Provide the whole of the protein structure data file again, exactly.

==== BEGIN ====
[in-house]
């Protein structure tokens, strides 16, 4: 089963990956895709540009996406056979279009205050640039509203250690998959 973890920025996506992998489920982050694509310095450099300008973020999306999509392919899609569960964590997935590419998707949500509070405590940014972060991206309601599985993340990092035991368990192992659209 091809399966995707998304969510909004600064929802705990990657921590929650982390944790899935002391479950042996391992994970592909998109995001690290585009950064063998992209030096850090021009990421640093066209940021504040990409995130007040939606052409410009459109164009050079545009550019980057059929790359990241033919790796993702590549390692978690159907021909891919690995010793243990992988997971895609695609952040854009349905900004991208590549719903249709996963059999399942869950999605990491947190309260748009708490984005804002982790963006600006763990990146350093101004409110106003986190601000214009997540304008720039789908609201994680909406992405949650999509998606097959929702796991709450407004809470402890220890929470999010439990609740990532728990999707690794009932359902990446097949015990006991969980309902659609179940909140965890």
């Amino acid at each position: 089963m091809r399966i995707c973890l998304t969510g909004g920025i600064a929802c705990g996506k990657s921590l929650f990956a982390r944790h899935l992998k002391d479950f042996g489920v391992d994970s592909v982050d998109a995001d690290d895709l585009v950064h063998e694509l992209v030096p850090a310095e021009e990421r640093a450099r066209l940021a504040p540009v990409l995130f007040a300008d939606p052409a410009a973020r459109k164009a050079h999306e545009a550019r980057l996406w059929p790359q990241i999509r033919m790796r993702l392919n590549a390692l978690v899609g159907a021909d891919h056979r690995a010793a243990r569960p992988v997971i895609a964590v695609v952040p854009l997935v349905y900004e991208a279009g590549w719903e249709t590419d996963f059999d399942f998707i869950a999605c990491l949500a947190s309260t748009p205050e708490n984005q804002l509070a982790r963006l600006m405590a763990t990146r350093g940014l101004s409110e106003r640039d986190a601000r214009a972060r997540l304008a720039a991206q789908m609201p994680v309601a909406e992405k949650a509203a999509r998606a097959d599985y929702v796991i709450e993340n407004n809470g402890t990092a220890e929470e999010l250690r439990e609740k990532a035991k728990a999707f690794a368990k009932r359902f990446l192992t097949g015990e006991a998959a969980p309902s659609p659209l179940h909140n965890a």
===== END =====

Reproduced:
[in-house]
């Protein structure tokens, strides 16, 4: 089963990956895709540009996406056979279009205050640039509203250690998959 973890920025996506992998489920982050694509310095450099300008973020999306999509392919899609569960964590997935590419998707949500509070405590940014972060991206309601599985993340990092035991368990192992659209 091809399966995707998304969510909004600064929802705990990657921590929650982390944790899935002391479950042996391992994970592909998109995001690290585009950064063998992209030096850090021009990421640093066209940021504040990409995130007040939606052409410009459109164009050079545009550019980057059929790359990241033919790796993702590549390692978690159907021909891919690995010793243990992988997971895609695609952040854009349905900004991208590549719903249709996963059999399942869950999605990491947190309260748009708490984005804002982790963006600006763990990146350093101004409110106003986190601000214009997540304008720039789908609201994680909406992405949650999509998606097959929702796991709450407004809470402890220890929470999010439990609740990532728990999707690794009932359902990446097949015990006991969980309902659609179940909140965890």
């Amino acid at each position: 089963m091809r399966i995707c973890l998304t969510g909004g920025i600064a929802c705990g996506k990657s921590l929650f990956a982390r944790h899935l992998k002391d479950f042996g489920v391992d994970s592909v982050d998109a995001d690290d895709l585009v950064h063998e694509l992209v030096p850090a310095e021009e990421r640093a450099r066209l940021a504040p540009v990409l995130f007040a300008d939606p052409a410009a973020r459109k164009a050079h999306e545009a550019r980057l996406w059929p790359q990241i999509r033919m790796r993702l392919n590549a390692l978690v899609g159907a021909d891919h056979r690995a010793a243990r569960p992988v997971i895609a964590v695609v952040p854009l997935v349905y900004e991208a279009g590549w719903e249709t590419d996963f059999d399942f998707i869950a999605c990491l949500a947190s309260t748009p205050e708490n984005q804002l509070a982790r963006l600006m405590a763990t990146r350093g940014l101004s409110e106003r640039d986190a601000r214009a972060r997540l304008a720039a991206q789908m609201p994680v309601a909406e992405k949650a509203a999509r998606a097959d599985y929702v796991i709450e993340n407004n809470g402890t990092a220890e929470e999010l250690r439990e609740k990532a035991k728990a999707f690794a368990k009932r359902f990446l192992t097949g015990e006991a998959a969980p309902s659609p659209l179940h909140n965890a």